Tai chi chuan, commonly referred to as "tai chi," is part of an ancient philosophy expressed through graceful movements.

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Tai Chi

When most people describe Tai Chi, they are actually thinking of tai chi chuan. Tai chi chuan, usually referred to as tai chi, is the almost meditative exercise derived from the philosophic principles of Tai Chi. As a result, tai chi chuan is much more than a sport or martial art -- it is a living philosophy expressed in a series of graceful, complementary, and deeply contemplated movements.

Over the course of centuries, the movements of tai chi chuan have become icons that represent specific ideas -- ideas that can be found in ancient texts such as the I Ching and the Tao Te Ching. In other words, to understand tai chi chuan, you must first understand all of the underlying historical and philosophical concepts that give it life.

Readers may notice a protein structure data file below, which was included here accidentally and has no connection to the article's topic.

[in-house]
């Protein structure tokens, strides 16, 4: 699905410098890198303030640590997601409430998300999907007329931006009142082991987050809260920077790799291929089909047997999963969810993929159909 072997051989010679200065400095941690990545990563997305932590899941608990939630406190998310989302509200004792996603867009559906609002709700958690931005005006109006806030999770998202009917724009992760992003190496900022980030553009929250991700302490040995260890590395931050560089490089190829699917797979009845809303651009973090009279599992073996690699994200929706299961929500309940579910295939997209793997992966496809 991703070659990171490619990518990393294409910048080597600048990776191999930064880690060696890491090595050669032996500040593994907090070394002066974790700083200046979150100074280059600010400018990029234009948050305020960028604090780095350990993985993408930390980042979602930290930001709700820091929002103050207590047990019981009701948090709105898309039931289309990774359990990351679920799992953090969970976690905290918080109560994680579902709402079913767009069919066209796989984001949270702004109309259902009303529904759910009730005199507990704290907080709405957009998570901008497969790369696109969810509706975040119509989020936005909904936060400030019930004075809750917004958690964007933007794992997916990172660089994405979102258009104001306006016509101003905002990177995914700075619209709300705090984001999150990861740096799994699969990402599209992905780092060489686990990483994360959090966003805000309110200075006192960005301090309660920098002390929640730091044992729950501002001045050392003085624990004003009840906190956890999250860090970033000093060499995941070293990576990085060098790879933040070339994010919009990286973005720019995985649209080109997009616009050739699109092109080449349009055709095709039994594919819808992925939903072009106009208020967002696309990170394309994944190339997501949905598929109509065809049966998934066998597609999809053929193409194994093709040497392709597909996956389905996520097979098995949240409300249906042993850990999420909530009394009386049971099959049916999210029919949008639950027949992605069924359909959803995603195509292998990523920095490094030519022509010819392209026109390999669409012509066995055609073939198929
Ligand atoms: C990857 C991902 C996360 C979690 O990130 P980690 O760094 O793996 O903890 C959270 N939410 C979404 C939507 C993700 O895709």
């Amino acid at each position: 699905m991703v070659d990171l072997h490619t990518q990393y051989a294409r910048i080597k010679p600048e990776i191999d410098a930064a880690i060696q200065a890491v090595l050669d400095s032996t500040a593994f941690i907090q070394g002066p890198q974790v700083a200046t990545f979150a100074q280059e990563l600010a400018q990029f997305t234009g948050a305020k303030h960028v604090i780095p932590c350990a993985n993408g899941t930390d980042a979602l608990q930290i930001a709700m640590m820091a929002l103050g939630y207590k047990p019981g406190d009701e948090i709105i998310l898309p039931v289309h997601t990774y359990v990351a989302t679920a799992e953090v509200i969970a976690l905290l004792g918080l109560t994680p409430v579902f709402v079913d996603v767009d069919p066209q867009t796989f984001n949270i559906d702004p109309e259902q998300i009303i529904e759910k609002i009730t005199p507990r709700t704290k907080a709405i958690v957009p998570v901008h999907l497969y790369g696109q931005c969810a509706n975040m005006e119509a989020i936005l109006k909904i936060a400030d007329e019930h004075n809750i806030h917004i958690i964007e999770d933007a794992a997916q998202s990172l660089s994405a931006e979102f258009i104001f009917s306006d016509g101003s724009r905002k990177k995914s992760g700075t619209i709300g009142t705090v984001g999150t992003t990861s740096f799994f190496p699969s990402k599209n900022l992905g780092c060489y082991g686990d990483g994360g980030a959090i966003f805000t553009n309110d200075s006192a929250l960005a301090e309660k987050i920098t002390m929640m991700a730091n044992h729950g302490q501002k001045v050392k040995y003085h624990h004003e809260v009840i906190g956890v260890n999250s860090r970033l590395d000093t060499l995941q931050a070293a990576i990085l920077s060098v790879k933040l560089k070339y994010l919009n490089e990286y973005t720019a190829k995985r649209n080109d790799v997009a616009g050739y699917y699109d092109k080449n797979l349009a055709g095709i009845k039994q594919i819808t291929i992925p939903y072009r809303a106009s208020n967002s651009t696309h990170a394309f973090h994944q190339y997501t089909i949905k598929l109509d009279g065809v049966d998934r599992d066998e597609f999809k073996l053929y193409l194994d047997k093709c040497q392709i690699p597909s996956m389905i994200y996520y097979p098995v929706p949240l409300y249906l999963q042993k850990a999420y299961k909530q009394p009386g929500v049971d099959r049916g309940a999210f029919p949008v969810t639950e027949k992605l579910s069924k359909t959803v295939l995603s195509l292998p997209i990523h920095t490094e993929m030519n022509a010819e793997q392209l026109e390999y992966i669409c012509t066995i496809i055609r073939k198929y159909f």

In the articles below, you will learn about the seminal ideas that structured tai chi. You will notice that the same concepts recur over vast periods of time in many different cultures. They figure prominently in myth and legend; in divination practices; in literature, poetry, painting, and calligraphy; in traditional Chinese medicine; in the esoteric arts of Buddhist and Taoist temples; and, of course, in many martial arts.

And, of course, you will learn about tai chi. The art of tai chi chuan is about achieving balance -- both physically and emotionally. Its practice strengthens you physically and reduces tension, too. Its dancelike movements will help you become flexible, strong, and relaxed all at the same time. Rather than feeling exhausted from a demanding workout, tai chi leaves you energized yet tranquil.

To begin learning about the history and practice of tai chi, see: